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Review: The Gun...

There is much in common between this biography of AK-47 by The New York Times journalist CJ Chivers and Rob and Edwin Lewis' The Supersonic Secrets. Rajiv Arora writes.

books Updated: Mar 19, 2011 08:19 IST

There is much in common between this biography of AK-47 by The New York Times journalist CJ Chivers and Rob and Edwin Lewis'

The Supersonic Secrets,

the life story of the erstwhile king of skies, the Concorde. State-of-the-art inventions, not their zippy creator(s), are the subjects of both, and swish language keeps them outside the realms of textbooks or product manuals, unlike an earlier bio of the gun by Larry Kahaner titled AK-47.

But if The Supersonic Secrets scorns at human foolishness for dismissing a diamond as char, The Gun venerates the human genius of turning a quotidian stone into something precious.

The 'story' begins with the desire of Kremlin under Stalin for a "weapon [that] must be compact, lightweight, highly reliable, simple to manufacture, easily operated, and composed of a small number of independent parts", something that none of Soviet Union's Cold War opponents possessed back then. Chivers writes that though Germany's Hugo Schmeisser should be credited for designing the earliest assault rifle, in public memory, it will always be senior sergeant Mikhail Kalashnikov who 'created' the Avtomat Kalashnikov, which is today "the most abundant firearm on Earth".

The book, rich with details, is a research marvel. Chivers gives an extended SWOT analysis of every western weapon that preceded the AK-47, talks about their creators and adds dollops of 'war-diaries' to substantiate his arguments. But the focus never shifts away from the "banana clipped" wonder. "In the 1860s, Richard Gatling began selling the first rapid-fire arms… In the 1880s, Hiram Maxim… invented the first truly automatic gun… From 1943 to the early 1960s…automatic arms reached an evolutionary end state…The result…was an improved AK-47…[which] began to show up in battles, first as rarities, then curiosities and then almost everywhere."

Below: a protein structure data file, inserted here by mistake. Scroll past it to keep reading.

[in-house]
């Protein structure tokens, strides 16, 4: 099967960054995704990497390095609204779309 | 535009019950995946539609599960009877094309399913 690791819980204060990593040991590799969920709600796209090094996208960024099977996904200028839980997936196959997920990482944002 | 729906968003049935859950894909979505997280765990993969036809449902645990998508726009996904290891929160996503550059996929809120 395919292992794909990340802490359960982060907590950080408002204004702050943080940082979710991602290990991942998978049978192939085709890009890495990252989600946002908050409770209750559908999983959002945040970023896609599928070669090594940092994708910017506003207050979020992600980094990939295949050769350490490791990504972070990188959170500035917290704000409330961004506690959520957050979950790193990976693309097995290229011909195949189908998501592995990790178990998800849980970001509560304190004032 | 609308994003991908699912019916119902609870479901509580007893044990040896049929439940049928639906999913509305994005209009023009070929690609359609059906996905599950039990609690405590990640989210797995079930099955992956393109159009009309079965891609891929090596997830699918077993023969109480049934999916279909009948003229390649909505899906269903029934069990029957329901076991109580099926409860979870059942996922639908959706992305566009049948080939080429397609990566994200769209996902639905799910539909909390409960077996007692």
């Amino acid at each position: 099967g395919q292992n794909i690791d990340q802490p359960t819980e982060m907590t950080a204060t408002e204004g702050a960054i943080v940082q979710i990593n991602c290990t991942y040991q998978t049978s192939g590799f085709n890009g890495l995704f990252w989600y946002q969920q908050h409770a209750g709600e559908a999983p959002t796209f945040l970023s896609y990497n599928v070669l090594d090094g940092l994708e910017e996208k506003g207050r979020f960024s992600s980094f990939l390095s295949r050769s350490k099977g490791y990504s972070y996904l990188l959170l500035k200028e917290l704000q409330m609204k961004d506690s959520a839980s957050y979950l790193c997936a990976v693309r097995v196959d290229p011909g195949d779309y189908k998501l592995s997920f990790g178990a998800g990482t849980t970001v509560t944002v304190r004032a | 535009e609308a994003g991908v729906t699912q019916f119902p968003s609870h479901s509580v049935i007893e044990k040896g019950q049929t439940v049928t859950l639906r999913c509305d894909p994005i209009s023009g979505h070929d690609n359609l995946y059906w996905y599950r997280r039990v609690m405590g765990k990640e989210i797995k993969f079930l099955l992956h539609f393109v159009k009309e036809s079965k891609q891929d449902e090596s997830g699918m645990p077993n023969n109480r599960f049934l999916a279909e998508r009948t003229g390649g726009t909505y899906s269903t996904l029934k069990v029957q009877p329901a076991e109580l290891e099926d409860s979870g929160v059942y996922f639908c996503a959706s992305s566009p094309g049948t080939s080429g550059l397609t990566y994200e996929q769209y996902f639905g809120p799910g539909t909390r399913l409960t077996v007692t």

The gun which the West dismissed as over-simplistic eventually acquired a cult status because, "It was so reliable [that even when it was] soaked in bog water and coated with sand, [the testers] had trouble making it jam."  Also, it was the "everyman's gun", a prospect not envisaged till the AK-47 fell into the 'wrong' hands.

Chivers busts the myth around the gun's alleged creator. Officially, the selection of Kalashnikov's doodle of a prototype in 1945 set the ball rolling for the AK-47. Kalashnikov, who lacked formal training in metallurgy, was fickle-minded, contradicted himself in his various memoirs (some of which he wrote himself) and "sought credit for the rifle when it was put to uses he liked."

But Chivers argues: "[It's creation] was driven not by the entrepreneurship or by quirky Russian innovation… but by the internal desires and bureaucracy of the socialist state " In other words, for the first time the Soviet Union had assigned a human face to its propaganda, which, over the decades, has become more than just a handy instrument of easy death - and has redefined "asymmetrical conflicts".

Whatever be the back-story, the reality is that this proletarian scapegoat-cum-icon never came in the way of the success of the gun, produced in over 20 factories across the world today, with about 100 million units in circulation.

It's perhaps this mystery around this beauty that also baffled its creator. After all, which son of a gun in his right mind would have otherwise dismissed the questions on the misuse of the gun by terrorists and 'consoled' the victims of his creation by saying, "I sleep soundly"?